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The Wild West Outlaw Who Was Turned Into a Pair of Shoes

I've spent half a century writing for radio and print (mostly print). I hope to be still tapping the keys as I take my last breath.

Big Nose George Parrott.

Big Nose George Parrott.

Who Was George Parrott?

An outlaw in the Wild West, Big Nose George liked to say he was “tough as boots.” What an irony then that in death some of his remains were made into a pair of shoes? Herewith, the story of a nasty crook who succumbed to frontier justice and ended up on a cobbler’s last.

Highwaymen and Horse Thieves

Big Nose George Parrott was a member of a gang of thugs who plied their trade in Wyoming in the 1870s. George came by his nickname for the obvious reason that he had a very large schnozzle. He was thought to have been born in France and it’s not known how or why he turned up in the Wild West.

He rode with a gang under the leadership of a man called Sim Wann (aka Sim Jan). Their standard crimes were holding up stagecoaches and stealing horses. They became an irritant to the respectable, god-fearing citizens of the territory who hoped for statehood. If Washington was to grant such a government upgrade, ne’er-do-wells such as Sim Wann and Big Nose George had to be put out of business.

The Great (Failed) Train Robbery

Sim Wann and his fellow scoundrels got a bit above themselves; they decided to follow the lead of Frank and Jesse James and take up the train robbery trade. Taking pocket watches, cash, and jewellery off stagecoach passengers didn’t satisfy the dreams of the ambitious gangsters. The big money was in robbing trains.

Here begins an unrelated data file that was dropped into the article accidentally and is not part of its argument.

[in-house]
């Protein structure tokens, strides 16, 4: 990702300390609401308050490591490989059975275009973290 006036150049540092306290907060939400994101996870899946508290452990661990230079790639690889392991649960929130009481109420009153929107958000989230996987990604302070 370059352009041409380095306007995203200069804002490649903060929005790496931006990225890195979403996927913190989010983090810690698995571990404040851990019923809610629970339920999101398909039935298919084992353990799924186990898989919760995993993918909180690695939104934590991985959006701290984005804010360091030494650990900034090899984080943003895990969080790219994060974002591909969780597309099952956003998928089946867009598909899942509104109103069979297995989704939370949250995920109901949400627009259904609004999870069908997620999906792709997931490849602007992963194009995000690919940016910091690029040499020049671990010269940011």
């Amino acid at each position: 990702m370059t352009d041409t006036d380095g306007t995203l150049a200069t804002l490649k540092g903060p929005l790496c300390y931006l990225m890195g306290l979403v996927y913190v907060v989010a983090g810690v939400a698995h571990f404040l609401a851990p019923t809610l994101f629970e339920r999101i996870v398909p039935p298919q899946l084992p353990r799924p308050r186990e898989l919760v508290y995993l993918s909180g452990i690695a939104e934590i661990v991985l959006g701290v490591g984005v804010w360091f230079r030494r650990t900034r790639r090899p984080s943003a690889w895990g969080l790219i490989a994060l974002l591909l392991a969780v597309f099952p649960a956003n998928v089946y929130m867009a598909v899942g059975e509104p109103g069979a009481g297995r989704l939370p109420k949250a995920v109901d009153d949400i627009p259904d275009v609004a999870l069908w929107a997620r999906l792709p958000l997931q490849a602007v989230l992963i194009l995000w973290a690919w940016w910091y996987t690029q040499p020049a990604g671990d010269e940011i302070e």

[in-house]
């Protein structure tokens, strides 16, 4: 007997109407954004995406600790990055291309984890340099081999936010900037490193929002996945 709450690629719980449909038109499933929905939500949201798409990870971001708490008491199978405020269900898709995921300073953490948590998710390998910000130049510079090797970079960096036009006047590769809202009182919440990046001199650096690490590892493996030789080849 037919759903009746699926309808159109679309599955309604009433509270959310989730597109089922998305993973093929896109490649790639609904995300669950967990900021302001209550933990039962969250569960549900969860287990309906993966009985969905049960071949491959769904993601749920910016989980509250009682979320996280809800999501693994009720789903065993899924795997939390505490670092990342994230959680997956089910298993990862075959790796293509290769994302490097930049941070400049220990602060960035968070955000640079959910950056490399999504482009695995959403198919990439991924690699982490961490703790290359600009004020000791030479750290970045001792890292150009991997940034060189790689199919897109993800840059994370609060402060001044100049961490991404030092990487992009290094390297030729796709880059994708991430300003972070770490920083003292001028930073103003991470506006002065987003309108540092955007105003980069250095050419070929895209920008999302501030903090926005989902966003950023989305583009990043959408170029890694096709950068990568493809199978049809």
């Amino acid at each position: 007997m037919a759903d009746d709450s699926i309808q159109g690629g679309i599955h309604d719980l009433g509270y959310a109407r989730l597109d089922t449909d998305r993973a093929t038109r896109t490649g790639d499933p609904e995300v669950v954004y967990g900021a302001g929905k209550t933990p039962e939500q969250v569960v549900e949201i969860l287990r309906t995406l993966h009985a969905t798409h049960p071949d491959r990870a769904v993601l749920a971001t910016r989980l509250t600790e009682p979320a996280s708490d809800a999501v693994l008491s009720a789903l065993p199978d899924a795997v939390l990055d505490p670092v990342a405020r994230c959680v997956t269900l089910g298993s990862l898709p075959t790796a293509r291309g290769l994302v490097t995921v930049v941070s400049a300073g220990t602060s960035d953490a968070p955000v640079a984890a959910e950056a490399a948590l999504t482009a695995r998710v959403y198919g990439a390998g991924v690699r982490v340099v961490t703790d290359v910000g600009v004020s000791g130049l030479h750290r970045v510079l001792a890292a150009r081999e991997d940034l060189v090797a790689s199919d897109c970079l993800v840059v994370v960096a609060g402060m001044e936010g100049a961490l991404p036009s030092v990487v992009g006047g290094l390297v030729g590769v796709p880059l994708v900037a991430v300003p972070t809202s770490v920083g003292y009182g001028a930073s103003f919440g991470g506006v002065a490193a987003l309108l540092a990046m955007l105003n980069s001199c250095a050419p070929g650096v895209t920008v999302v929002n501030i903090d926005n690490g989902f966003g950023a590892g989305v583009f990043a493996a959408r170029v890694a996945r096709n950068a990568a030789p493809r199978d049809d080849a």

Unlike the Hollywood depictions, train robbers did not ride alongside the train and leap onto it with guns drawn. They either boarded the train as regular passengers and then pulled off the robbery, or they derailed the locomotive and burst into the car carrying cash in the confusion that followed.

Big Nose George and his pals decided on the latter strategy. The plan was to derail a Union Pacific train between Medicine Bow and Hanna, Wyoming. A train in mid-August 1878 was targeted because it was believed to carry the payroll of the company.

They loosened some spikes and lay in wait for the steamer to chug into view and crash. But, the plan was foiled when a section crew came along on a routine inspection, spotted the tampered track, and made repairs. No. 3 Westbound completed its run without incident.

A Fanciful Portrayal of a Train Robbery

Tracking Down Big Nose George

It was quickly established that Sim Wann and his ruffians were responsible and a posse of two was sent off to hunt them down. It seems like an inadequate force to take on a gang of about eight, and so it proved to be.

Buckrail News reports that the gang, on the run, “came to Rattlesnake Canyon where they holed up to wait and ambush the posse.” When Union Pacific detective Henry H. “Tip” Vincent and Deputy Sheriff Robert Widdowfield rode into the canyon, they were greeted by gunfire and died.

The gang stripped the bodies of anything of value, dismembered them, and threw the remains into the brush. The members of the gang took off in different directions with a reward of $1,000 on each of them (that’s about $25,000 in today’s money).

Over the next few months, gang members were tracked down. Some were shot in the commission of a crime, others were captured and hanged, and one got a life sentence. But, Big Nose George Parrott eluded capture.

The End for Big Nose George

Despite his prominent snout, Parrott was able to lie low, venturing into robbery only when he needed cash. But, in addition to his big proboscis, he had a big mouth and was inclined to boast about his exploits wherever he could find an audience.

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In August 1880, he was holding forth in a saloon in Miles City, Montana; in so doing, he drew attention to himself such that somebody recognized him from a wanted poster. A sheriff was alerted and he arrived at the saloon and arrested Parrott without incident.

As he was being taken back to Wyoming to stand trial, the train he was on was stopped by vigilantes. The sheriff was overpowered and Parrott taken from the train and hoisted up on a telegraph pole with a rope around his neck.